If you’ve been following the election at all, you know that Barack Obama’s work as a community organizer has been a high-profile issue in his campaign. I was at dinner with one of Oxfam’s organizers last week (said dinner took place at a sports bar in Kansas City, Missouri—more on that in a moment), and he told me that all the recent news coverage about organizers has led to a lot of questions about what he does for a living.
In fact, after accompanying an Oxfam speaking tour throughout the Midwest, I’ve learned a lot myself about what organizers have to contend with.
This particular tour focused on the human face of climate change, and featured two grassroots leaders—one woman from Senegal, and one from the US Gulf Coast—speaking about how global warming affects their communities. Turnout was good (given the election and financial crisis going on at the same time), and the audience members I spoke to said they felt motivated to make a difference. Local newspaper stories, radio coverage, and legislative visits helped get the word out to a wider audience.
Of course, none of this would have happened without Jim French, the aforementioned Oxfam organizer for the Midwest region. Toting a heavy cardboard box of campaign materials, Jim guided the speakers and assorted hangers-on through five US states in as many days. He drove a rented minivan from Omaha to Kansas City in one late-night stretch. He networked with volunteers, friends, and allies to make sure people showed up to each event. And at each one he made a brilliant presentation of his own about why climate change matters in the Heartland.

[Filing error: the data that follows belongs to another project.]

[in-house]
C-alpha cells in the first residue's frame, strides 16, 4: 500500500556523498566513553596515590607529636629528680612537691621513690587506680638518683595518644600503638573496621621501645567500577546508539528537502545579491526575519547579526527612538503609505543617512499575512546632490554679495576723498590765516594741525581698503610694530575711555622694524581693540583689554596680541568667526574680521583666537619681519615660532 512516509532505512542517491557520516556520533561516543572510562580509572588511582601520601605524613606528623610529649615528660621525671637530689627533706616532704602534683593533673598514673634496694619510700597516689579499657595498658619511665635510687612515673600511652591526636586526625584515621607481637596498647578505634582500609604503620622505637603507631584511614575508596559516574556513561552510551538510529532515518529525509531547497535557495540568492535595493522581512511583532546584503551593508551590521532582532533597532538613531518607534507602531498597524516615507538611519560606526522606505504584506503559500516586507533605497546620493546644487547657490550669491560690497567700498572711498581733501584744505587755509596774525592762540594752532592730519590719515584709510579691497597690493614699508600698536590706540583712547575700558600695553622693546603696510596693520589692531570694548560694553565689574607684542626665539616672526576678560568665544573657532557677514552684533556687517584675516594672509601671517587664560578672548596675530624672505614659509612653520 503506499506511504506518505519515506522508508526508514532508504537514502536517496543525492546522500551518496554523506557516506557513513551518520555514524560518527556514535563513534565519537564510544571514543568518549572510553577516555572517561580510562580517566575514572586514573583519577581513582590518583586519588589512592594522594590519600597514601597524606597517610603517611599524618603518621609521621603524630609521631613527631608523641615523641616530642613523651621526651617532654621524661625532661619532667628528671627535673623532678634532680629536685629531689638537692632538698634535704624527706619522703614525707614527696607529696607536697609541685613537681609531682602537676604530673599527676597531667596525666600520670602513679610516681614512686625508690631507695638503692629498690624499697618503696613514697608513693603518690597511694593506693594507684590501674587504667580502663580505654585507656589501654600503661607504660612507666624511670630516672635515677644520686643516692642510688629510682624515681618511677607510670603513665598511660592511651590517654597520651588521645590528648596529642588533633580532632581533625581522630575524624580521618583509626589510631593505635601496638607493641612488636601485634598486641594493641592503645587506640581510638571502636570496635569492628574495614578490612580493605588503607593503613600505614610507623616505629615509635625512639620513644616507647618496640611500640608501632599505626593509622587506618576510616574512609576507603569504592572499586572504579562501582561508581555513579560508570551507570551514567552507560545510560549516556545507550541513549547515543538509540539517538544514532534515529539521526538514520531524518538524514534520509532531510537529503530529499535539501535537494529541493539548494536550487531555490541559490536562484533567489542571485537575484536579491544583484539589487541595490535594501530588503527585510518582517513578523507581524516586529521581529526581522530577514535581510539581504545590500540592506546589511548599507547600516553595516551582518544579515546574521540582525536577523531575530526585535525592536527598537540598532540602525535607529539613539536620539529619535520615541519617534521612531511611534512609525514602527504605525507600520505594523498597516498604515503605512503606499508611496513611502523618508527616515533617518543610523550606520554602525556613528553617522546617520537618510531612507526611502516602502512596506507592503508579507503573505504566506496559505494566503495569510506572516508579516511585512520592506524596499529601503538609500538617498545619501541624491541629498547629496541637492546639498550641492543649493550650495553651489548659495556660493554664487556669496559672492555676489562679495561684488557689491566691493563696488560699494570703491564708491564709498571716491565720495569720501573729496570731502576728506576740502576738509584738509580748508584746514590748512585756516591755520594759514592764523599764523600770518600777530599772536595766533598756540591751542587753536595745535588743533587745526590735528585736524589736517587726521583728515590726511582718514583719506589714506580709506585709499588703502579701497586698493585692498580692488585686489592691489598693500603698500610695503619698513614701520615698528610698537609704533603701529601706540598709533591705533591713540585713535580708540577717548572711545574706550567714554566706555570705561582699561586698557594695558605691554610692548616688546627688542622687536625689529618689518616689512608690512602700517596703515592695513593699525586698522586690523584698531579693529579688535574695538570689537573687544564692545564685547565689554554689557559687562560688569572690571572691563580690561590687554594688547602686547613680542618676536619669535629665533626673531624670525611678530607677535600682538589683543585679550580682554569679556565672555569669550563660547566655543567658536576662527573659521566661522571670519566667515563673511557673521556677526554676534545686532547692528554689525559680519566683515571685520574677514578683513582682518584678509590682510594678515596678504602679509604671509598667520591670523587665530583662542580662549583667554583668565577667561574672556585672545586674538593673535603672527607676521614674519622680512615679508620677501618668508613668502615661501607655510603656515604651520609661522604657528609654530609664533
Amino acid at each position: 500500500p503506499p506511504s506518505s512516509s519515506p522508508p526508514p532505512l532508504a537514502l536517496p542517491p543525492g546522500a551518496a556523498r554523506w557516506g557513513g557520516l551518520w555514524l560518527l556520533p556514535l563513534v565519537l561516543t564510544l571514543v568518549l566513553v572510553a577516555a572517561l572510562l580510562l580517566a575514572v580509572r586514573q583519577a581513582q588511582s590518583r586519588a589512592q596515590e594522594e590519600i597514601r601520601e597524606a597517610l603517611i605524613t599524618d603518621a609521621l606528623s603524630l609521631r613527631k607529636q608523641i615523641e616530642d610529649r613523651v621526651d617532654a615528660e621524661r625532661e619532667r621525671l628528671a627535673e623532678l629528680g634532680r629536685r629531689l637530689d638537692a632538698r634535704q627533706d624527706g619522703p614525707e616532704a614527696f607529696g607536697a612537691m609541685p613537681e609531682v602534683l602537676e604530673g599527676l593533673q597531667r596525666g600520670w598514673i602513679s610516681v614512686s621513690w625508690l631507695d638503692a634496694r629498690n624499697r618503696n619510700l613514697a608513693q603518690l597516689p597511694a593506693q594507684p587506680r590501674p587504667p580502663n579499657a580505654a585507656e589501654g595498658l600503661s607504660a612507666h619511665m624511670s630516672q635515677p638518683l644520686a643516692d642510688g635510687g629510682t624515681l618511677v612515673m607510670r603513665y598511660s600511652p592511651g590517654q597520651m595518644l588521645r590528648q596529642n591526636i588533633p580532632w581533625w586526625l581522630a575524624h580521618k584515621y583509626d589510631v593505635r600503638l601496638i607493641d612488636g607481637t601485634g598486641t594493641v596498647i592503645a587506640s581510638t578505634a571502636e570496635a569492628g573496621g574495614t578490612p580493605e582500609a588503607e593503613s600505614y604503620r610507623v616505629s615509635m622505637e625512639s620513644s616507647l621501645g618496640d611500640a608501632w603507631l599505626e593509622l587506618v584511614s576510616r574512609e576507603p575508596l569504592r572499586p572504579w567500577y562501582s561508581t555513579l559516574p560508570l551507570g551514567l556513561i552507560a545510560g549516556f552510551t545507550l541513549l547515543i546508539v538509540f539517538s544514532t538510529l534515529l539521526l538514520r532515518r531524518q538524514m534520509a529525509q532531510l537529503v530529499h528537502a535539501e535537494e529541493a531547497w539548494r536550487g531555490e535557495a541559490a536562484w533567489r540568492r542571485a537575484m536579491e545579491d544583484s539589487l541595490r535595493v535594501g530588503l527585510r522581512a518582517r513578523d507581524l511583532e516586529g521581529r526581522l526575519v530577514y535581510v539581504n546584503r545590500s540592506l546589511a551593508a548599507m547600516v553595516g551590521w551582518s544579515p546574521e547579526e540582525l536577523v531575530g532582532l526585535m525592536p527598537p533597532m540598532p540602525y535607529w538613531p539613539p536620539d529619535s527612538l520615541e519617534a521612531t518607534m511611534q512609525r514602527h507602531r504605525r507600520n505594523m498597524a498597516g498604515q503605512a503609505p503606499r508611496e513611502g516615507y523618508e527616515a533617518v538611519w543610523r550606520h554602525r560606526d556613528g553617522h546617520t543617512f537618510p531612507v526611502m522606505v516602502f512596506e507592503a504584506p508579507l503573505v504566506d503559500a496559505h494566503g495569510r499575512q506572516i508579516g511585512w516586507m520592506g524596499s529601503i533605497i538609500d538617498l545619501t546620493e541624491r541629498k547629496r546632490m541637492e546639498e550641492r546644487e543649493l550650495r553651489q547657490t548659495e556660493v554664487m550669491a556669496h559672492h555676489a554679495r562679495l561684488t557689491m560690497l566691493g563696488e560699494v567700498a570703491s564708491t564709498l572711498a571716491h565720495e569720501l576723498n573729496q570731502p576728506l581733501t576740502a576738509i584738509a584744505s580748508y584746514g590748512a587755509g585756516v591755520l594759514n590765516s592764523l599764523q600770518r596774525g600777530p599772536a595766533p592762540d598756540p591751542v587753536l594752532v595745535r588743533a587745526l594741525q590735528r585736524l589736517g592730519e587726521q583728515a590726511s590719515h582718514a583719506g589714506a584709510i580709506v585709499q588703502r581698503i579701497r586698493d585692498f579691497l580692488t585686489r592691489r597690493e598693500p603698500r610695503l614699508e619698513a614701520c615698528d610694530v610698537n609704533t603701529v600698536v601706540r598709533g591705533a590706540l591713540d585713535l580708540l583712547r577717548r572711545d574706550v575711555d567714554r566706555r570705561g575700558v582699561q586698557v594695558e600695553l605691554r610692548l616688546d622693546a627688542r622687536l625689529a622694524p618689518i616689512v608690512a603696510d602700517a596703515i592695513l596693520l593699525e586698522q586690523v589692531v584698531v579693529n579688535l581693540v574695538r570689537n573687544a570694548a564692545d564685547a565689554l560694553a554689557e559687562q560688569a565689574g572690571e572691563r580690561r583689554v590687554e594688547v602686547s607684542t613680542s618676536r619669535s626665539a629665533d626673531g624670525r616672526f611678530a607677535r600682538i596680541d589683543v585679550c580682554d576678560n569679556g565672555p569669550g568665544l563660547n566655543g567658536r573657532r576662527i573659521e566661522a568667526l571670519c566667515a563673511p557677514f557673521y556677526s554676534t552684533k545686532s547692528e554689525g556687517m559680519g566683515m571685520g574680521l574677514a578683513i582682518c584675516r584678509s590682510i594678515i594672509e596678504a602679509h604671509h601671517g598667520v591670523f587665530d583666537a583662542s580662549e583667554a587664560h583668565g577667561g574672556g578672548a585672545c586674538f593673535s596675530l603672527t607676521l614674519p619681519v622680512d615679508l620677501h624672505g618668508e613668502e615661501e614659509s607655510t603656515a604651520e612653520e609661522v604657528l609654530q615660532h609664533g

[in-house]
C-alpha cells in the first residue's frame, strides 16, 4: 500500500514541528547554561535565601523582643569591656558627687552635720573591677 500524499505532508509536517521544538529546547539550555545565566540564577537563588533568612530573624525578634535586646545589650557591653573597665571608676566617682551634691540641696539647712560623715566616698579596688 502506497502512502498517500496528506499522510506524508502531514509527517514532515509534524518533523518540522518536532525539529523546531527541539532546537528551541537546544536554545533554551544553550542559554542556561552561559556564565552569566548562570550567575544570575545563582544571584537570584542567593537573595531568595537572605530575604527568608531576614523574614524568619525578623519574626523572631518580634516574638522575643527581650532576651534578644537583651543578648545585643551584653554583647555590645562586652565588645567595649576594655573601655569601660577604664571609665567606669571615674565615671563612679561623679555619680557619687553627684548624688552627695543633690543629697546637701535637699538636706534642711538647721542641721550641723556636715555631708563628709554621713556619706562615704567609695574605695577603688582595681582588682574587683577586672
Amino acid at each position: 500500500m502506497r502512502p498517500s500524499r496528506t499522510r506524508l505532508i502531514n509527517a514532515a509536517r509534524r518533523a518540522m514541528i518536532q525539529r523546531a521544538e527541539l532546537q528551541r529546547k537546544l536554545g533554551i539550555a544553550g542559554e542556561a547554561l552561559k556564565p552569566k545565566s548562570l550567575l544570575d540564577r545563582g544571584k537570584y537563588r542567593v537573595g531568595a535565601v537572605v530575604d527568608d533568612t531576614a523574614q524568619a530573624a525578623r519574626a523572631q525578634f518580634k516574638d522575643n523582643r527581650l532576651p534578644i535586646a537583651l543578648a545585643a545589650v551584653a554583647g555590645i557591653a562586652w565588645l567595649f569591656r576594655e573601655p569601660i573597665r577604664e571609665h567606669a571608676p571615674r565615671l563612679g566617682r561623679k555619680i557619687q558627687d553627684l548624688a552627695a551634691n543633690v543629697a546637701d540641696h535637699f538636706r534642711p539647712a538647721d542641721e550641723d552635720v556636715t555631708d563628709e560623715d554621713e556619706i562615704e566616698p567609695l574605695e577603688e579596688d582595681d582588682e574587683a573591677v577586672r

Also on board was Boston-based organizer Stephanie Demmons, who stepped in at the last minute to help out. In Omaha, Stephanie impressed me when she rigged up an Oxfam promotional table in about two minutes flat, then smoothly stepped into her role as moderator for the evening’s discussion.
Seeing Jim and Stephanie in action, it struck me that their main task—to mobilize Americans to act on issues of global poverty—isn’t easy right now. With all that’s happening here at home, it can be a struggle to make people care about these issues. Yet the organizers out there on the front lines, trying to create change, one person at a time. And if people don’t respond, they see it as their own personal failure to get the message across.
That’s why I figured Jim was relieved when the speaking tour ended last Saturday morning, and I asked him as much as he drove us to the airport. But I didn’t get the answer I expected.
“I love doing this,” he told me. “I’m already looking forward to the next one.”